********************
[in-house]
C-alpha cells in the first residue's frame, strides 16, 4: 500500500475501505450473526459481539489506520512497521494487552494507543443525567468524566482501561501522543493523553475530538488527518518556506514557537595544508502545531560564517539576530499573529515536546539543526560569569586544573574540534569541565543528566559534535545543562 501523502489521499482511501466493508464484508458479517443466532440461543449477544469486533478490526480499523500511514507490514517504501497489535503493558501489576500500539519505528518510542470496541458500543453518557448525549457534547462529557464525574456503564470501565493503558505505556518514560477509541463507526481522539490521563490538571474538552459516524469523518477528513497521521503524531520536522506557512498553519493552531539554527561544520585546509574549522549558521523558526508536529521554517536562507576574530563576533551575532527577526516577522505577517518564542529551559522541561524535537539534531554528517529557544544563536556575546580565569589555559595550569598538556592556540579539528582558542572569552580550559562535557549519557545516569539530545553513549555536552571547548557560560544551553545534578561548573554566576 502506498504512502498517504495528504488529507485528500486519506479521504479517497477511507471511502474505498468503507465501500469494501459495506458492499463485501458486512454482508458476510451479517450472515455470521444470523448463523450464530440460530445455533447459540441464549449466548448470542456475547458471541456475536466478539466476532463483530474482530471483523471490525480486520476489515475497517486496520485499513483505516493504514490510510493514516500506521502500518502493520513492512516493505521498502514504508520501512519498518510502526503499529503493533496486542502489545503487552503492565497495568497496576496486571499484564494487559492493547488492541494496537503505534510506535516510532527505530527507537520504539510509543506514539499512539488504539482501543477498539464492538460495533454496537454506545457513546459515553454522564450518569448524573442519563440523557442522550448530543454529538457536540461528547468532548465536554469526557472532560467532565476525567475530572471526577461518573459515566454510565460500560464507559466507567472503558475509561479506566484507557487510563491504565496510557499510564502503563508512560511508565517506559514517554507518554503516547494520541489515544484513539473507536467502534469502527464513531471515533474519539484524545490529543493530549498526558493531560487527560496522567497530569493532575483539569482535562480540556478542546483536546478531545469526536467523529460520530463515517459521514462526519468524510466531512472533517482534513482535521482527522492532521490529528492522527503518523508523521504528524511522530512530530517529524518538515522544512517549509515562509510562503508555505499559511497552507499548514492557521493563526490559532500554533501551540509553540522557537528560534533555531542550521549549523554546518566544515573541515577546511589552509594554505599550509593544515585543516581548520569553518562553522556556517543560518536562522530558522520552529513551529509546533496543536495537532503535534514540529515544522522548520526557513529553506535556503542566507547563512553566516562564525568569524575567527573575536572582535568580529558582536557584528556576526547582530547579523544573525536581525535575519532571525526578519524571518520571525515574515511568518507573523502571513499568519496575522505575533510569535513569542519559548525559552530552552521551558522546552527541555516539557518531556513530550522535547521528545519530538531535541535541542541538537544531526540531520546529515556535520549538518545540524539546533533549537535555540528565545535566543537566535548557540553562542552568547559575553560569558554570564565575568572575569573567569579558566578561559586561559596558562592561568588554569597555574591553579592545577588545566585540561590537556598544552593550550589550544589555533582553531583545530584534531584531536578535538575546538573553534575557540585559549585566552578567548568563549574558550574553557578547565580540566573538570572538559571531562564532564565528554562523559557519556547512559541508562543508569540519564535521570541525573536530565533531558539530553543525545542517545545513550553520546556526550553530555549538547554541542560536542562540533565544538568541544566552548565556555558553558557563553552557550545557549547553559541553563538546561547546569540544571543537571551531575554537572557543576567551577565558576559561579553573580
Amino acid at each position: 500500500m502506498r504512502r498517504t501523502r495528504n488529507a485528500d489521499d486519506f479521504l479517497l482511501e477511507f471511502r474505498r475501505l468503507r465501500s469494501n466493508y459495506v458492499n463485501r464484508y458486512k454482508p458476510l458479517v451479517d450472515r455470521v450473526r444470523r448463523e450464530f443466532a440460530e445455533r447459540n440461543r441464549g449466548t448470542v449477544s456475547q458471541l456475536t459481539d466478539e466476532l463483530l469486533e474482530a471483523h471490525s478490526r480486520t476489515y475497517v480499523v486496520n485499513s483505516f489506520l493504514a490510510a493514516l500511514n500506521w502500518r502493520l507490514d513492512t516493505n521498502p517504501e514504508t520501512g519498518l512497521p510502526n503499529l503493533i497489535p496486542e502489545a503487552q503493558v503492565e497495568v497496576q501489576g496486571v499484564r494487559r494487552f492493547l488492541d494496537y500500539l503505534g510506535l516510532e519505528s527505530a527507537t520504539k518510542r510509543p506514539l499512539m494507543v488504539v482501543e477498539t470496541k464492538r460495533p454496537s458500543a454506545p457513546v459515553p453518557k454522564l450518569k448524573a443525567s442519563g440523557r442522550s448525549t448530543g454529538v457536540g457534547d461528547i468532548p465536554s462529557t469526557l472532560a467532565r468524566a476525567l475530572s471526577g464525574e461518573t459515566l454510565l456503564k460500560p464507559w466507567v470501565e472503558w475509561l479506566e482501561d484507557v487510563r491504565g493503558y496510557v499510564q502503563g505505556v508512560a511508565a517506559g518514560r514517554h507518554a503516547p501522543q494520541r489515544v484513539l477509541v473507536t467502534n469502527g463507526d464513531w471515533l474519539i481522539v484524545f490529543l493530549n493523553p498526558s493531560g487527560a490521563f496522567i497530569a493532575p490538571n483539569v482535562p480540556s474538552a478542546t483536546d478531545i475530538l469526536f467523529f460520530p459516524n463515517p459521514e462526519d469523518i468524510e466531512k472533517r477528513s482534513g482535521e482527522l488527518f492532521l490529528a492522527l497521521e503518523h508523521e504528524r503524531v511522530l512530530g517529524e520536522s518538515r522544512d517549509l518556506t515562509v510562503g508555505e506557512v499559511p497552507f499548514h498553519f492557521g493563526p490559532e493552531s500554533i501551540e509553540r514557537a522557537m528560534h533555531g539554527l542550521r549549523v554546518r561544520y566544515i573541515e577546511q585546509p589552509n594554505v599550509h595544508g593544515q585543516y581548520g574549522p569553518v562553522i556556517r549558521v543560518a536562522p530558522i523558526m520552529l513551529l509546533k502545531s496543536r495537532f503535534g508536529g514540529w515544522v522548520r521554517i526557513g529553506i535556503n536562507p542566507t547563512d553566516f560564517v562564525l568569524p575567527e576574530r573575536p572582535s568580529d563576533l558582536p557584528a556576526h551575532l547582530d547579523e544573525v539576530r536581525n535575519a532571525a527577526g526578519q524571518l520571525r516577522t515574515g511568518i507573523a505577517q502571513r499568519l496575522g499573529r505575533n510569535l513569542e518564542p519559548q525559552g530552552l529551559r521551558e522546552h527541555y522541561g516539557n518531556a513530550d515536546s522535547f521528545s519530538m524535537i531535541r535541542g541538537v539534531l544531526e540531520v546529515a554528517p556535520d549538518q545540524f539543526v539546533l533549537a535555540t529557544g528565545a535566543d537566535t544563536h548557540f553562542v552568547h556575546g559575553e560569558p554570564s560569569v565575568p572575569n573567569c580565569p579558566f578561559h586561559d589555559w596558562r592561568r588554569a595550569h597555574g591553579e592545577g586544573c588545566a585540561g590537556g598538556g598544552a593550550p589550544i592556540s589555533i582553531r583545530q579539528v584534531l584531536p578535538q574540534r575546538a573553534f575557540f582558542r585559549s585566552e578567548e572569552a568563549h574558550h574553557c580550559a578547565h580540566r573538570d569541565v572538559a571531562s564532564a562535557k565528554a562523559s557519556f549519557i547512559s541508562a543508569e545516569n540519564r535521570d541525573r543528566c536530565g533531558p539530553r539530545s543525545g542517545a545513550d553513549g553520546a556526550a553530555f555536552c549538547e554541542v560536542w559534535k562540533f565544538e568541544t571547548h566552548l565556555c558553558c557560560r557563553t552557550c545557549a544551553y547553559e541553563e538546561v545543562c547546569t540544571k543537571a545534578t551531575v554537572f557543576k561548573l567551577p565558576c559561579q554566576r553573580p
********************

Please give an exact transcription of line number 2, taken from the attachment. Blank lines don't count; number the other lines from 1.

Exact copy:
C-alpha cells in the first residue's frame, strides 16, 4: 500500500475501505450473526459481539489506520512497521494487552494507543443525567468524566482501561501522543493523553475530538488527518518556506514557537595544508502545531560564517539576530499573529515536546539543526560569569586544573574540534569541565543528566559534535545543562 501523502489521499482511501466493508464484508458479517443466532440461543449477544469486533478490526480499523500511514507490514517504501497489535503493558501489576500500539519505528518510542470496541458500543453518557448525549457534547462529557464525574456503564470501565493503558505505556518514560477509541463507526481522539490521563490538571474538552459516524469523518477528513497521521503524531520536522506557512498553519493552531539554527561544520585546509574549522549558521523558526508536529521554517536562507576574530563576533551575532527577526516577522505577517518564542529551559522541561524535537539534531554528517529557544544563536556575546580565569589555559595550569598538556592556540579539528582558542572569552580550559562535557549519557545516569539530545553513549555536552571547548557560560544551553545534578561548573554566576 502506498504512502498517504495528504488529507485528500486519506479521504479517497477511507471511502474505498468503507465501500469494501459495506458492499463485501458486512454482508458476510451479517450472515455470521444470523448463523450464530440460530445455533447459540441464549449466548448470542456475547458471541456475536466478539466476532463483530474482530471483523471490525480486520476489515475497517486496520485499513483505516493504514490510510493514516500506521502500518502493520513492512516493505521498502514504508520501512519498518510502526503499529503493533496486542502489545503487552503492565497495568497496576496486571499484564494487559492493547488492541494496537503505534510506535516510532527505530527507537520504539510509543506514539499512539488504539482501543477498539464492538460495533454496537454506545457513546459515553454522564450518569448524573442519563440523557442522550448530543454529538457536540461528547468532548465536554469526557472532560467532565476525567475530572471526577461518573459515566454510565460500560464507559466507567472503558475509561479506566484507557487510563491504565496510557499510564502503563508512560511508565517506559514517554507518554503516547494520541489515544484513539473507536467502534469502527464513531471515533474519539484524545490529543493530549498526558493531560487527560496522567497530569493532575483539569482535562480540556478542546483536546478531545469526536467523529460520530463515517459521514462526519468524510466531512472533517482534513482535521482527522492532521490529528492522527503518523508523521504528524511522530512530530517529524518538515522544512517549509515562509510562503508555505499559511497552507499548514492557521493563526490559532500554533501551540509553540522557537528560534533555531542550521549549523554546518566544515573541515577546511589552509594554505599550509593544515585543516581548520569553518562553522556556517543560518536562522530558522520552529513551529509546533496543536495537532503535534514540529515544522522548520526557513529553506535556503542566507547563512553566516562564525568569524575567527573575536572582535568580529558582536557584528556576526547582530547579523544573525536581525535575519532571525526578519524571518520571525515574515511568518507573523502571513499568519496575522505575533510569535513569542519559548525559552530552552521551558522546552527541555516539557518531556513530550522535547521528545519530538531535541535541542541538537544531526540531520546529515556535520549538518545540524539546533533549537535555540528565545535566543537566535548557540553562542552568547559575553560569558554570564565575568572575569573567569579558566578561559586561559596558562592561568588554569597555574591553579592545577588545566585540561590537556598544552593550550589550544589555533582553531583545530584534531584531536578535538575546538573553534575557540585559549585566552578567548568563549574558550574553557578547565580540566573538570572538559571531562564532564565528554562523559557519556547512559541508562543508569540519564535521570541525573536530565533531558539530553543525545542517545545513550553520546556526550553530555549538547554541542560536542562540533565544538568541544566552548565556555558553558557563553552557550545557549547553559541553563538546561547546569540544571543537571551531575554537572557543576567551577565558576559561579553573580